Seen in this light, Austen's novels and settings could be read as microcosms of 18th century English society. Georgian England lived under a strict hierarchical social order, determined by both class and gender. This is illustrated in the importance placed on social standing in novels like Pride and Prejudice and Emma. One obstacle to the marriage of Mr. Darcy and Elizabeth Bennett has social roots, since Darcy assumed the middle-class to be uncultured while Elizabeth believed that all aristocrats were snobs. The first step towards their relationship is forged when Elizabeth impressed Darcy by showing an understanding of the manners required in polite society.
Thus, the balls, dinners and extended visits which pre-occupied many of Austen's earlier characters were evidence of a woman's role as an arbiter and preserver of morals in early 19th century England. Thus, even Anne Elliot and the penniless Elinor Dashwood won the heart of the previously wealthy clergyman and both found matrimony and social status.
Many of the challenges regarding the rights of women, however, were reflected in Austen's later novels. The waning importance of manners and changing social orders also undermined the women's arbiter role. Many women were beginning to question their confined lives and express discontent regarding their traditionally defined roles.
Fearing that this questioning would lead to frustration and discontent, Austen seems to advocate women actively seeking a role in public life. In Persuasion, published after her death, Austen writes of a naval wife who joins her husband at sea and who took it upon herself to take care of the legal and financial aspects of renting a house. More important, her husband sees these as positive changes and brags to his friend about his newly "independent" wife.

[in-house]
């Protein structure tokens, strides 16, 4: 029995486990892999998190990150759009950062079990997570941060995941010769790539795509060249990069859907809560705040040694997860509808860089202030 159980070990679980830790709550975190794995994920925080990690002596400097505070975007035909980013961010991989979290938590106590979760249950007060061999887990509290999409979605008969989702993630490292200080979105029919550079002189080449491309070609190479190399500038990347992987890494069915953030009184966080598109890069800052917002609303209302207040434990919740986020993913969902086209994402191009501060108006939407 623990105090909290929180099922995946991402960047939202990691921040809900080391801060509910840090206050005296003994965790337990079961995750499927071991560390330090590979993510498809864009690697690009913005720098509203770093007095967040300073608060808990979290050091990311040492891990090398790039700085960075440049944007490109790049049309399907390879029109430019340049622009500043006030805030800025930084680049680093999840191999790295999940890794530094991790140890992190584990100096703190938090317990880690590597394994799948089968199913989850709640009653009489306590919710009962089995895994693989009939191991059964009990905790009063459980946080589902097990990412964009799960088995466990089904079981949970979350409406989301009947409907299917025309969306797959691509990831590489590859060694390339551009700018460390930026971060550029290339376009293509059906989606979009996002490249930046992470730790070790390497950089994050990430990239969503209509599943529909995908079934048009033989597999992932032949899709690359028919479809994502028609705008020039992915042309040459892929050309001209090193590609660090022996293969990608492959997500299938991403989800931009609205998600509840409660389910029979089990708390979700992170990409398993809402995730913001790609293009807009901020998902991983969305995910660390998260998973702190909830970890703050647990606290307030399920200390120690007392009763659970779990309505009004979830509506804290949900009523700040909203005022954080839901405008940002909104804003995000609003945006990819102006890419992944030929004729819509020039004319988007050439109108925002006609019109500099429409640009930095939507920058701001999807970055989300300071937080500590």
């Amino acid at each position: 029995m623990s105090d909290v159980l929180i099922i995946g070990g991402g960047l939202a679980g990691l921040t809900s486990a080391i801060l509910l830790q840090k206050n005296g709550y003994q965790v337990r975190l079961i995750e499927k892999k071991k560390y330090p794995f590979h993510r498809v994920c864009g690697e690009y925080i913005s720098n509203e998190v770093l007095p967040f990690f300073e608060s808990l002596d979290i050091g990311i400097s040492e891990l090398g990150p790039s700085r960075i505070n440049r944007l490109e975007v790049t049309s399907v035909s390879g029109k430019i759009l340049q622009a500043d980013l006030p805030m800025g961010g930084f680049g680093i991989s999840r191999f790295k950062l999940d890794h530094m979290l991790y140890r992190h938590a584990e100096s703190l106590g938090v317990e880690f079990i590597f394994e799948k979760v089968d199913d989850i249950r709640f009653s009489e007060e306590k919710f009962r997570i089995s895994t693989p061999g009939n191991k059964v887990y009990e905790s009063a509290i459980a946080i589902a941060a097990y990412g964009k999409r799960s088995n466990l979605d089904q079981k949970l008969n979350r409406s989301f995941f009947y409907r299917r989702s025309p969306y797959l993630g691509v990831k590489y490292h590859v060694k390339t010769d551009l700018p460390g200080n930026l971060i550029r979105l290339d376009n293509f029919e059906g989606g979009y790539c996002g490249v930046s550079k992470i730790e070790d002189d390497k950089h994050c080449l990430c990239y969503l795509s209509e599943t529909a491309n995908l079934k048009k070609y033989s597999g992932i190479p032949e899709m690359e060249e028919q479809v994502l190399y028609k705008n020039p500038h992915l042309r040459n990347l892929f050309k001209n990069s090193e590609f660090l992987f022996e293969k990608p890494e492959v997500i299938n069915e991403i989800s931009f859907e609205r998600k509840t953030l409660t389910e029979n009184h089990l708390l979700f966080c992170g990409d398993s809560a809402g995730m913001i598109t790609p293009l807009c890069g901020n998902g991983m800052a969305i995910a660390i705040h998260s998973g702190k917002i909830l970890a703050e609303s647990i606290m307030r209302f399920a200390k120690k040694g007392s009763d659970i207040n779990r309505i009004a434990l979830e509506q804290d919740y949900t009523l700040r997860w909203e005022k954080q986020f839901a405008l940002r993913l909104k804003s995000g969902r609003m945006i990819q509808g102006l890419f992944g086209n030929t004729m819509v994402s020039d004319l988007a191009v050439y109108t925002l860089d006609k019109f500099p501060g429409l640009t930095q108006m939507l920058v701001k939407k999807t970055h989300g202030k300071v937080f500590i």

Thus, Emma and the rest of Austen's novels should be read in the context of Austen's time. Poor health made childbirth dangerous for women and diseases like tuberculosis were rampant, thus making spinsterhood less frightening and in some cases, even desirable. Social norms against open discussion of moral issues like divorce and the strictures against women in employment meant that Austen's novels needed to end happily, which often meant in matrimony.
More importantly, while Austen set her novels in the domestic sphere, it should be noted that these…[continue]